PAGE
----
After shunning her native country and choosing to compete for China, many have questioned US-born Olympic freeskier Eileen Gu’s true allegiances. However, there is one group that Gu proudly associates with, Black Lives Matter.
In March of last year, the California native gave an interview to the South China Morning Post, in which she called herself an “ally” of Black Lives Matter. In the article, Gu lamented the rash of anti-Asian hate crimes occurring across the country. Gu said that she and her grandmother had fallen victim to such an attack.
“I remember at the beginning of the pandemic, I was with my grandma in a Walgreens in San Francisco and this haphazard, haggard man runs in screaming profanities about Asian people and how they were bringing the virus in and how it was super dangerous. I don’t think I’ve ever felt fear like that in my entire life.
“This was in San Francisco – supposed to be the liberal bubble within California, which is the most liberal state, in the most liberal country in the world. This was supposed to be the safest place and I felt physically in danger. I grabbed my grandma and we ran out. I was so scared. That moment was definitely a reset because I realised how close to home it hit. That anybody can be affected just because of the way they look or their culture and heritage.”
Though, in explaining the rash of violence directed against Asians, Gu drew parallels to the Black Lives Matter movement by describing it as “highlighting the inequality” that she says exists in America.
“At this point, America has by far the most cases and any American is just as likely to have it. It really comes from a sense of entitlement and misinformation – and also from people feeling threatened by these movements.
“That’s why it’s so important to clarify that the Black Lives Matter movement and current climate of hate crimes – which they are, by the way, hate crimes and domestic terrorism – against Asian-Americans is not hate towards people who are Asian-American or African-American; it’s literally just highlighting the inequality and I think what is happening is people are afraid that it’s an attack on them. That they’re saying all white people are bad, which is not true. The whole point of this is not to draw more racial divide, but to combat and bring to light these inequalities.”
But Gu went further, not only describing how she viewed the Black Lives Matter movement but also calling herself an “ally.”
“I have always been really outspoken in all matters, not just race but gender too. I’m very comfortable with these topics because they are very important. During the Black Lives Matter movement, I wanted to do my part as an ally. Obviously I’m never going to fully understand the kind of oppression that [African-Americans] go through. But it’s so important to stand by, support and amplify those voices that are so often silenced,” she said.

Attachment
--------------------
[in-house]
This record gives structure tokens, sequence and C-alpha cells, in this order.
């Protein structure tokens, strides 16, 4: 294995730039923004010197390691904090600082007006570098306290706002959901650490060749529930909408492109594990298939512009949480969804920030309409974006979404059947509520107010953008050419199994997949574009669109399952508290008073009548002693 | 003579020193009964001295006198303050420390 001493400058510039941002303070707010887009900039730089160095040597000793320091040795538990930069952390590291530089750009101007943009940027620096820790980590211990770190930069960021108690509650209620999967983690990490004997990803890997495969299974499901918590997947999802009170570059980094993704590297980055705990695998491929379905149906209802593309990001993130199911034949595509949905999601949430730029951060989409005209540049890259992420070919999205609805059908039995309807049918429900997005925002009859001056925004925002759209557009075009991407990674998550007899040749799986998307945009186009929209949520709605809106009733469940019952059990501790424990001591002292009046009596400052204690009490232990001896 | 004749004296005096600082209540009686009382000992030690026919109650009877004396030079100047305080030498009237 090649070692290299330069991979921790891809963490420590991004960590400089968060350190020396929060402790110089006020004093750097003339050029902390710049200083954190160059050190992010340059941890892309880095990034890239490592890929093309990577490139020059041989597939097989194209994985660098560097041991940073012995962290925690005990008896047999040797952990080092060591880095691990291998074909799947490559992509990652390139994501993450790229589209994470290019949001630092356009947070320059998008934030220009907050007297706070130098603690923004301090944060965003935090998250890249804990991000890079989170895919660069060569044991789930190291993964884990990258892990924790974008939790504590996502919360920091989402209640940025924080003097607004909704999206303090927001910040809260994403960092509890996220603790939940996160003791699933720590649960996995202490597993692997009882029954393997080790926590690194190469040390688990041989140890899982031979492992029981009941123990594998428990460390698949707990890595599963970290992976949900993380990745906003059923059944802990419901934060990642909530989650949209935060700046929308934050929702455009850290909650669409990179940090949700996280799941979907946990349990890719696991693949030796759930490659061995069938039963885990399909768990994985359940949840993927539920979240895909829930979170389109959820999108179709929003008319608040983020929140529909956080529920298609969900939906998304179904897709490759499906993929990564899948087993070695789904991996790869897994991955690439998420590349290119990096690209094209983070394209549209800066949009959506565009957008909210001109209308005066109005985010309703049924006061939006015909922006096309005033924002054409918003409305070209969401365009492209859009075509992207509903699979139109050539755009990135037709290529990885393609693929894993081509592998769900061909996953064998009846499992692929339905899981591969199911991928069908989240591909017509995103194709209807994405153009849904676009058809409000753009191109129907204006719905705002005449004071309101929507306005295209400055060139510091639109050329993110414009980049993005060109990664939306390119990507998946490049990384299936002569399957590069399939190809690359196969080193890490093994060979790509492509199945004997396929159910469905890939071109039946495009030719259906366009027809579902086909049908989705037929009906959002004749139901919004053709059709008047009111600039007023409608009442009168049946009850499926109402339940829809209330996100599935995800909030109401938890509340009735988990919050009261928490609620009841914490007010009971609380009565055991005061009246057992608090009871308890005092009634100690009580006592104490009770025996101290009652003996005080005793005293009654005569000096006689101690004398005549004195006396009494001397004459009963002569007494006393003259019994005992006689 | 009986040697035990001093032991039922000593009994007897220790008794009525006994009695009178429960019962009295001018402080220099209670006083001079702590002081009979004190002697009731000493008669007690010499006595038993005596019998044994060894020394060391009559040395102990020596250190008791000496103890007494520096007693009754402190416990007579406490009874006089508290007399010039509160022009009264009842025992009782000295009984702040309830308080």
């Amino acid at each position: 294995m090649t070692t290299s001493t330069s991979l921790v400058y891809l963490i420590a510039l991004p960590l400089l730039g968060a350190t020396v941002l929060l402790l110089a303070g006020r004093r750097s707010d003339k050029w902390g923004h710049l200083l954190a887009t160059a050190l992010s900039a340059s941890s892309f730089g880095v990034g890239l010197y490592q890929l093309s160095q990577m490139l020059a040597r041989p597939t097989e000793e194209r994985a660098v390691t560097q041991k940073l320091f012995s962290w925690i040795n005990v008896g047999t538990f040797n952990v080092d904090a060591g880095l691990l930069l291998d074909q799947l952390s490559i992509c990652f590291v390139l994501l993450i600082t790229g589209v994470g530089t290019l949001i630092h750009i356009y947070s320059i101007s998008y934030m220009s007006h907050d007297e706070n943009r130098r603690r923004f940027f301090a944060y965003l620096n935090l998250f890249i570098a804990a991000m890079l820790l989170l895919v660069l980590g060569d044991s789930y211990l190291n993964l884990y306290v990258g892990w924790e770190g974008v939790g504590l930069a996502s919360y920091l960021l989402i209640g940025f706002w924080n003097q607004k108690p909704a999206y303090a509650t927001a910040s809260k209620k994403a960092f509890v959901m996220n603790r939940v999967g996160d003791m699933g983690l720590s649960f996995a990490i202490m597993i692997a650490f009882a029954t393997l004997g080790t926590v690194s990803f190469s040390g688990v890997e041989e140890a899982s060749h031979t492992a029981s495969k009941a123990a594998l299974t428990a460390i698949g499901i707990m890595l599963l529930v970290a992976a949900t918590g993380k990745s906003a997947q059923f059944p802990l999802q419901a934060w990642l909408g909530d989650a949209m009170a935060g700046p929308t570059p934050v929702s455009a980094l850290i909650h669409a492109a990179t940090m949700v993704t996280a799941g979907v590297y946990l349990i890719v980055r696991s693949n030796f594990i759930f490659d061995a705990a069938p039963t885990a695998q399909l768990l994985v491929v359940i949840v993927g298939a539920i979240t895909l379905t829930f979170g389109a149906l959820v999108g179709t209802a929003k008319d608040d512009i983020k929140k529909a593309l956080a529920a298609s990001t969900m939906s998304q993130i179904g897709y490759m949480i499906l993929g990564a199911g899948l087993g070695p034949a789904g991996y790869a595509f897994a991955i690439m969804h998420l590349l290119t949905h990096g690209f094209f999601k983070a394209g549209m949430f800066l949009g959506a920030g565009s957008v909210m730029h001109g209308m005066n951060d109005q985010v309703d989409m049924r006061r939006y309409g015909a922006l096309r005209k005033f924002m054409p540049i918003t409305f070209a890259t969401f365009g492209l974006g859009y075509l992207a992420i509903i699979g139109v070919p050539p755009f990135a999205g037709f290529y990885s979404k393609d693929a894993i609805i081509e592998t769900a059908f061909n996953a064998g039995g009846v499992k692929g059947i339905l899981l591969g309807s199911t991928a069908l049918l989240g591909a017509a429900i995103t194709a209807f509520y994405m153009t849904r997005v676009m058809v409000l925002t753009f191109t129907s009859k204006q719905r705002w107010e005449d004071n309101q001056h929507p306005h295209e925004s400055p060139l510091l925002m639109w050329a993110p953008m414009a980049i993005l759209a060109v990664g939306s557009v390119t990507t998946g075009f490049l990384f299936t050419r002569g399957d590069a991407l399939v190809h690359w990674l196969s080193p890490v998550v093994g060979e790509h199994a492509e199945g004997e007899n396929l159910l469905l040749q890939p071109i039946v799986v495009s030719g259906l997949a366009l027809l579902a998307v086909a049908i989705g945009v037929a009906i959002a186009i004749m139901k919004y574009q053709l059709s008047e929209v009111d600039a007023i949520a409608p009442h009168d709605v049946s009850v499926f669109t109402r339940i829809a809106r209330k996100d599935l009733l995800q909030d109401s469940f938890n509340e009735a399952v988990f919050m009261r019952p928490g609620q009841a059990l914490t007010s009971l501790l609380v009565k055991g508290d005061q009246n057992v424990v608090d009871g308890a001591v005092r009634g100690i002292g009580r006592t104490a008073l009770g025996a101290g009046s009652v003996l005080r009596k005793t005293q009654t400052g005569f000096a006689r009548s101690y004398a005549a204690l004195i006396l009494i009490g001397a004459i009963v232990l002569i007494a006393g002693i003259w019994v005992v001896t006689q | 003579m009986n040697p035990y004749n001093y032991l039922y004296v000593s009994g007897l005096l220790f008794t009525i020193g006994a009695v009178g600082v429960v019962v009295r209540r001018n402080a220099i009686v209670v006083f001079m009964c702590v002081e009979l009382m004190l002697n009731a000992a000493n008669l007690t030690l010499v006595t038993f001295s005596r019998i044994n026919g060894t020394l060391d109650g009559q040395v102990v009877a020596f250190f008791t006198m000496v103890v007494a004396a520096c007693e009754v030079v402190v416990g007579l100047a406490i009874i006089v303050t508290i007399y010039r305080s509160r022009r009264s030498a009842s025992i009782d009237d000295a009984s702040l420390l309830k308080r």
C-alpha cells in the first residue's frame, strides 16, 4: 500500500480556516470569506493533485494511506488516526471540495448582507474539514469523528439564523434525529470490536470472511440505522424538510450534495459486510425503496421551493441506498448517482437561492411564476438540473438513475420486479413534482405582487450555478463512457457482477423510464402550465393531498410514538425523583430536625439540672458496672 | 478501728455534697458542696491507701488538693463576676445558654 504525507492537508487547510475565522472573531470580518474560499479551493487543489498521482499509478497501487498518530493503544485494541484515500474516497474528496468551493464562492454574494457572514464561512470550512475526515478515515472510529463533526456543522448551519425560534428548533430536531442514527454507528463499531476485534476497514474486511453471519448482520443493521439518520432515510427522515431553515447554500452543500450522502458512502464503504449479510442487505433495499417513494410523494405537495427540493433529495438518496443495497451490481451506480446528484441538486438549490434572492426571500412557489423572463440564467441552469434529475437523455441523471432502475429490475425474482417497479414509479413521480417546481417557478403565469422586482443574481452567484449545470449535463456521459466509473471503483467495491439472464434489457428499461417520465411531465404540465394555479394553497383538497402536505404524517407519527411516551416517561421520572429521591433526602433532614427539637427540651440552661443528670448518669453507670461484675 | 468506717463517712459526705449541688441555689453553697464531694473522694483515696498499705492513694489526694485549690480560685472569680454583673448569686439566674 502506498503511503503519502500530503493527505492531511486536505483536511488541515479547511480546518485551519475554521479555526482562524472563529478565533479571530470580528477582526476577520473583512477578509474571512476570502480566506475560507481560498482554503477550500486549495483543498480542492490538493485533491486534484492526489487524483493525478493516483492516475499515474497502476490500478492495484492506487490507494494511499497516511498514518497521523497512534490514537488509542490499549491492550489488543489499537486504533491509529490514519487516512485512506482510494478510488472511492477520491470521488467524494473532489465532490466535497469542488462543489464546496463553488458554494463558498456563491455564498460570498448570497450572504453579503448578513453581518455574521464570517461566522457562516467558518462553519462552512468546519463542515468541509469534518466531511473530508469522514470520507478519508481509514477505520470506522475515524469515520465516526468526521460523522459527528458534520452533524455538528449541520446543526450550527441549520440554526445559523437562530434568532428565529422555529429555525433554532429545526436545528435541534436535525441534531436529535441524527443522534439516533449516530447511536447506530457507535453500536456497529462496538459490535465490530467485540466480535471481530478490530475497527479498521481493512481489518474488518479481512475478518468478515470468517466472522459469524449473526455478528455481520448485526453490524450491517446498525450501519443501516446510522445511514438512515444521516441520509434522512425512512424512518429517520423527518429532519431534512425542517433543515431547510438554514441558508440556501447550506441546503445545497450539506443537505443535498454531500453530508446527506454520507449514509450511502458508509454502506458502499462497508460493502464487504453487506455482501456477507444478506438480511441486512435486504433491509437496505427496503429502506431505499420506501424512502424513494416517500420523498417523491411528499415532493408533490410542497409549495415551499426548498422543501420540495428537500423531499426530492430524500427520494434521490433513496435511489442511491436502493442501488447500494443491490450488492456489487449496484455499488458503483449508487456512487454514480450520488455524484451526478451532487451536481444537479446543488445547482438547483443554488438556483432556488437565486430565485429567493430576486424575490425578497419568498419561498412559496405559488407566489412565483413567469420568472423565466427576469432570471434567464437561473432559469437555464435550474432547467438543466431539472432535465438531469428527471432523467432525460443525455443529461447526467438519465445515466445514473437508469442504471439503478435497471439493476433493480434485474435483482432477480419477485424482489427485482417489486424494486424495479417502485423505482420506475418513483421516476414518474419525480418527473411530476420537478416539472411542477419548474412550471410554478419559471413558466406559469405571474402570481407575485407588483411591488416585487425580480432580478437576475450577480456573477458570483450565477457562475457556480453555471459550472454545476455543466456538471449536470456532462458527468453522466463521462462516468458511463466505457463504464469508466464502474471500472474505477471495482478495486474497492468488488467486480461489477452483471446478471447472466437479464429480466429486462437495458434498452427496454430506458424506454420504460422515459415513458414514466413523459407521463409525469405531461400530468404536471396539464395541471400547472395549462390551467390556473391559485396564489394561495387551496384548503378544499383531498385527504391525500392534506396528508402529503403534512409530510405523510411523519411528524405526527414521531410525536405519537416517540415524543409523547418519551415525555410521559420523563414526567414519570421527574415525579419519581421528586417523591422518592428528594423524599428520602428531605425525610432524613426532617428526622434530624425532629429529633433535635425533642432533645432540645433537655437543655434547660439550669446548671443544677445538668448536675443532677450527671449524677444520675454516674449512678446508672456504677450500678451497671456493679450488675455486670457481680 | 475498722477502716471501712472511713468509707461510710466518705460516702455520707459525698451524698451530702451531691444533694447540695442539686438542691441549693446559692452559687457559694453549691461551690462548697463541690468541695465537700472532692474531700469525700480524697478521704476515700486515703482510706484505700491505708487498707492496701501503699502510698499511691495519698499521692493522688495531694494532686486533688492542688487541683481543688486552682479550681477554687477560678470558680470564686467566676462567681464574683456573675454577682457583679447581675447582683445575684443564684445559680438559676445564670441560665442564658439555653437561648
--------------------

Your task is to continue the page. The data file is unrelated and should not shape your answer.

Gu’s statement that she is a supporter and amplifier of voices so often silenced becomes quite perplexing when trying to understand her decision to ditch her home country and represent the world’s most notorious human rights violator in China.
Gu, a wildly popular and visible celebrity in China who is allegedly concerned about race and ethnicity, could greatly amplify the voices of tens of thousands of ethnic Uyghur Muslim slaves imprisoned and condemned to torture and servitude in Xinjiang Province. However, the “outspoken” phenom has remained entirely silent regarding the genocide perpetrated by the country she chose to represent.
Gu could have further denounced the scourge of racism by blasting China for instituting an apartheid scheme as it attempts to colonize Africa.
As Breitbart’s Frances Martel writes, “…the Standard found extensive evidence of racist policies implemented by the Chinese officials running the SGR, from not allowing Kenyan workers to sit at the same lunch tables as Chinese workers or have any access to instruction manuals or anything but the lowest skilled labor. Some Kenyan workers complain that they may face physical punishment if Chinese workers declare their efforts are not up to par.
“Outside of the work on the railway itself, the Standard found that China has made a mockery of its immigration system. While the Chinese government claims more than 2,000 workers in Kenya, the newspaper claims that China is sending an unknown number, totaling into at least the hundreds, of Chinese nationals into Kenya with tourist visas and having them work on the railway. When their tourist visa expires, they go home and apply for a new one and return to take more Kenyan jobs.”
Her concerns about oppression and justice could have really helped the imprisoned pro-democracy protesters in Hong Kong. But of course, she hasn’t mentioned that either.
The freeskier representing team China could have also used her “comfort” with topics of gender while competing in China by highlighting the communist nation’s habitual discrimination against women in the workforce. Or, she could have spoken up in defense of Chinese tennis star Peng Shuai who was disappeared and then intimidated into retracting her rape charge against the Chinese vice president.
Instead, when asked about Shuai after the tennis player came to watch one of her recent performances, Gu merely said she was happy to see that Shuai was “doing her thing.”
Gu won gold for China, which is all they care about. She also greatly increased her celebrity profile in China, which is all Gu cares about. As far as her “comfort” on topics of race and gender, it appears she’s only comfortable talking about those things in America, the country she chose not to represent.